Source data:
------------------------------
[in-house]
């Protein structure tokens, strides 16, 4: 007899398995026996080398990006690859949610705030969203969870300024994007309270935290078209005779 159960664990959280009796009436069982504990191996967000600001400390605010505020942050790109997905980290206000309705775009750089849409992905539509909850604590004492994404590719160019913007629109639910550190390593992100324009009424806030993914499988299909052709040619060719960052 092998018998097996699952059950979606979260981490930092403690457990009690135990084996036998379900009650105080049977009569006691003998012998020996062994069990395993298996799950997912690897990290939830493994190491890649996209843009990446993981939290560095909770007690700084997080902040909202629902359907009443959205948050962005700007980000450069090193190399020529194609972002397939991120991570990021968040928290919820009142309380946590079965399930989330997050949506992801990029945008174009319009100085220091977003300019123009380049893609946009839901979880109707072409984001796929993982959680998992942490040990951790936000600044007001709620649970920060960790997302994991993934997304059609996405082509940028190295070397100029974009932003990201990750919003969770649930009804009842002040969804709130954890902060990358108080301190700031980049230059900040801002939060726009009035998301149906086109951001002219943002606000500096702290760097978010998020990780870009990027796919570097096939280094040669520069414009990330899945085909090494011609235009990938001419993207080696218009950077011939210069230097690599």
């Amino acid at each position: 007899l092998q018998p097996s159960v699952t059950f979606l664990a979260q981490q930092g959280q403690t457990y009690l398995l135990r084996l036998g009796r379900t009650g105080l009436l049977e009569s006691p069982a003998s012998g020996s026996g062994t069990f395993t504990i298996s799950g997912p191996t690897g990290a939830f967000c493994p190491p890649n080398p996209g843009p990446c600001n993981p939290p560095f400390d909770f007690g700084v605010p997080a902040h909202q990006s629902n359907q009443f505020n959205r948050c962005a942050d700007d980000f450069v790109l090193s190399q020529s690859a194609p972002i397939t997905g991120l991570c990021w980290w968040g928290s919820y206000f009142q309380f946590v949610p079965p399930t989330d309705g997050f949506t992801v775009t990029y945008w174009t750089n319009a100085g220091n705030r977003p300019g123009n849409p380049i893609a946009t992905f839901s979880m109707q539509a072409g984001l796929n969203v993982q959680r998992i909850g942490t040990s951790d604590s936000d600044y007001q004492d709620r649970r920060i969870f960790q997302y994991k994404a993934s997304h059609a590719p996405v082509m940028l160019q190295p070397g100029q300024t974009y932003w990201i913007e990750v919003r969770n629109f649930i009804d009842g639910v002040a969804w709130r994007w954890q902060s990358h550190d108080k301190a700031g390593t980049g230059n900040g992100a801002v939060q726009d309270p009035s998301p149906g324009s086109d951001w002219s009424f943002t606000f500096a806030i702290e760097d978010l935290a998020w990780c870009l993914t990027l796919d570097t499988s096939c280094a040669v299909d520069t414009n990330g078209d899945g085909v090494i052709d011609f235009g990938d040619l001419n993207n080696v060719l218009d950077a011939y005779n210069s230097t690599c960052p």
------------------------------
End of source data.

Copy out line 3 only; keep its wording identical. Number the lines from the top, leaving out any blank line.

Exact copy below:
């Amino acid at each position: 007899l092998q018998p097996s159960v699952t059950f979606l664990a979260q981490q930092g959280q403690t457990y009690l398995l135990r084996l036998g009796r379900t009650g105080l009436l049977e009569s006691p069982a003998s012998g020996s026996g062994t069990f395993t504990i298996s799950g997912p191996t690897g990290a939830f967000c493994p190491p890649n080398p996209g843009p990446c600001n993981p939290p560095f400390d909770f007690g700084v605010p997080a902040h909202q990006s629902n359907q009443f505020n959205r948050c962005a942050d700007d980000f450069v790109l090193s190399q020529s690859a194609p972002i397939t997905g991120l991570c990021w980290w968040g928290s919820y206000f009142q309380f946590v949610p079965p399930t989330d309705g997050f949506t992801v775009t990029y945008w174009t750089n319009a100085g220091n705030r977003p300019g123009n849409p380049i893609a946009t992905f839901s979880m109707q539509a072409g984001l796929n969203v993982q959680r998992i909850g942490t040990s951790d604590s936000d600044y007001q004492d709620r649970r920060i969870f960790q997302y994991k994404a993934s997304h059609a590719p996405v082509m940028l160019q190295p070397g100029q300024t974009y932003w990201i913007e990750v919003r969770n629109f649930i009804d009842g639910v002040a969804w709130r994007w954890q902060s990358h550190d108080k301190a700031g390593t980049g230059n900040g992100a801002v939060q726009d309270p009035s998301p149906g324009s086109d951001w002219s009424f943002t606000f500096a806030i702290e760097d978010l935290a998020w990780c870009l993914t990027l796919d570097t499988s096939c280094a040669v299909d520069t414009n990330g078209d899945g085909v090494i052709d011609f235009g990938d040619l001419n993207n080696v060719l218009d950077a011939y005779n210069s230097t690599c960052p």